From Thompson’s article, “Understanding Financial Conflicts of Interest”, we see that disclosure is not enough to prevent conflicts of interest (as is evident in the case of industry gift giving). Is prohibiting small gifts to physicians the answer? I would say yes, for it would certainly remove a source of unconscious and unintentional bias for physicians. But prohibition of gifts cannot be the only answer, for this regulation does nothing to prevent other industry influences. For example, Dana and Loewenstein (2003) highlighted the positive correlation between the cost of treatment prescribed and amount of contact with pharmaceutical sales reps. Prohibiting gifts will not change this correlation, for influences resulting from industry interactions cannot be regulated. This makes the industry just as reliant on professionalism and use of good judgment as they are on regulation.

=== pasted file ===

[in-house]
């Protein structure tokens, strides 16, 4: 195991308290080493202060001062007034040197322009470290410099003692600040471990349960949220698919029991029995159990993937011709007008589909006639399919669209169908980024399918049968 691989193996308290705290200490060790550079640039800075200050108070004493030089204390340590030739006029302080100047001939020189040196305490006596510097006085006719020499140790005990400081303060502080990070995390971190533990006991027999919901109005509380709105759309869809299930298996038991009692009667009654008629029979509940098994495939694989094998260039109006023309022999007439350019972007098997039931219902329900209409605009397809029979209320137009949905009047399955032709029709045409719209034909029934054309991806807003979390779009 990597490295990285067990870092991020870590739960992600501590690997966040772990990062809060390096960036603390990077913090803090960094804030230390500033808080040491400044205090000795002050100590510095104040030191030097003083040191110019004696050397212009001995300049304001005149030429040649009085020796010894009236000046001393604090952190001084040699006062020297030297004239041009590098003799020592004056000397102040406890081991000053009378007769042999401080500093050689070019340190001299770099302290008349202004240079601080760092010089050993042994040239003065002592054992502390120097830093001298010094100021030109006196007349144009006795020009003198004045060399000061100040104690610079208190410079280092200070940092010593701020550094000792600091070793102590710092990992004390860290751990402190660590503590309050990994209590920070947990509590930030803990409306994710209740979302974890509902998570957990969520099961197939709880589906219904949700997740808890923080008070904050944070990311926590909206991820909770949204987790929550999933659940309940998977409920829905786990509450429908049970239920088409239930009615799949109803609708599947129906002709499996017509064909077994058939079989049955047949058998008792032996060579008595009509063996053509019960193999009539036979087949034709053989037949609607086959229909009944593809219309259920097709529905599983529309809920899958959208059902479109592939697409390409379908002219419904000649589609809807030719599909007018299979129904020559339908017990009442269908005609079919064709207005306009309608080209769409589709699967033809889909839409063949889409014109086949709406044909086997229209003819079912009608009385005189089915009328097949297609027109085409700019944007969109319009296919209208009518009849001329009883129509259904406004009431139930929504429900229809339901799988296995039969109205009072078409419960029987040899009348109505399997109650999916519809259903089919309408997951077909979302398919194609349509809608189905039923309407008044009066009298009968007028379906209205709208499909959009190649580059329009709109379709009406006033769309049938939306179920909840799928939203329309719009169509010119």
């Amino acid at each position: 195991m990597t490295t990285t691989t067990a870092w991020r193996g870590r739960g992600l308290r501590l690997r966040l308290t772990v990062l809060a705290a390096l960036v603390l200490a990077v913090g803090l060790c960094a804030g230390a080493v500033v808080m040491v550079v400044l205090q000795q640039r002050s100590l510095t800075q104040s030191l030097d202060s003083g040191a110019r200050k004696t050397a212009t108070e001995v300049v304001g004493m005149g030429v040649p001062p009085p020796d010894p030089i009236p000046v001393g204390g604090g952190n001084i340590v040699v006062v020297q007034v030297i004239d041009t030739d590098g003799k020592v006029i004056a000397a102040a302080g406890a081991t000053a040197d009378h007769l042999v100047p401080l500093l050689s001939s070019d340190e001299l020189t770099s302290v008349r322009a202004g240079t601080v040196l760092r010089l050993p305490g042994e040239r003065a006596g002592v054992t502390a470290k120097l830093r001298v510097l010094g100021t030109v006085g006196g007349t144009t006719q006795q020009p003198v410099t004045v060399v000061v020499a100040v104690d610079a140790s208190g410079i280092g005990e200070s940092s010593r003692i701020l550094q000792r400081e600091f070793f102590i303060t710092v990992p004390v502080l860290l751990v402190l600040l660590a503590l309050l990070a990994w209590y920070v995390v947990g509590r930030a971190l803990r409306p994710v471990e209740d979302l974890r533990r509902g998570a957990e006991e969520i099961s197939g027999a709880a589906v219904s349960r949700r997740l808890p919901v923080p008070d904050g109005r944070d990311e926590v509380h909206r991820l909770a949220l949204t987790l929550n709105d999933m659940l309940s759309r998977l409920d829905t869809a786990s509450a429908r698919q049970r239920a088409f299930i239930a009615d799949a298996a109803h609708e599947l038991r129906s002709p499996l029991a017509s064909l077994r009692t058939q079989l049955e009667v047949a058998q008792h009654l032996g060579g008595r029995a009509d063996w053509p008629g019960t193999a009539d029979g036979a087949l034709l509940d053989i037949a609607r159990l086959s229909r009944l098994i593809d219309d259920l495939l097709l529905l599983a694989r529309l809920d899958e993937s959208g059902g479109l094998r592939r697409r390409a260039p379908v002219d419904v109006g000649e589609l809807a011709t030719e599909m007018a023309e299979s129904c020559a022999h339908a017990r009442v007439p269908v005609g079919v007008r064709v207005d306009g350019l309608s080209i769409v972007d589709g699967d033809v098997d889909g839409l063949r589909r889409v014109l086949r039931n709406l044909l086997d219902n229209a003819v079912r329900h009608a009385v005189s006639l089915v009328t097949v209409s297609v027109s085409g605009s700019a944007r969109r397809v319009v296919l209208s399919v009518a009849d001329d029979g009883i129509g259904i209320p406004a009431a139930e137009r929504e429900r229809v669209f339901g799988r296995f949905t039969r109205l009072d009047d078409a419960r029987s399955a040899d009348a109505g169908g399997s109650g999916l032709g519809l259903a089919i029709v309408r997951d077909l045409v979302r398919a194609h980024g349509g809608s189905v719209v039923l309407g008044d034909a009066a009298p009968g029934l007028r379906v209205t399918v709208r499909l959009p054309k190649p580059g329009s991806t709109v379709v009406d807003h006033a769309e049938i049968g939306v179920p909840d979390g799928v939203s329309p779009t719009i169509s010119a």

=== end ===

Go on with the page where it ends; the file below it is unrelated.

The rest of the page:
I do not believe this fallback to ‘good judgment’ is problematic seeing as any market based relationship between buy and sell sides of an industry must balance interests in a way that upholds their professional credibility to the end consumer. Even if there exists a positive correlation between cost of treatment prescribed and amount of contact with reps, it does not follow this is a conflict of interest. Reps must act in ways to uphold their credibility to their physicians in order to maintain sales, and physicians must put their patient’s interests first in order to maintain trust and integrity. Relationships between reps and physicians are necessary in any market based relationship. Because of the necessity of the interaction between them, I believe that both government and industry legislators must go as far as possible to monitor strong forms of interaction (ie. gift giving or drug samples) but allow soft forms of interaction (reps ‘befriending’ physicians, marketing presentations, sales meetings, etc) to proceed as it is in the best interest of each party to act in ways which uphold their credibility in order to maintain future sales.
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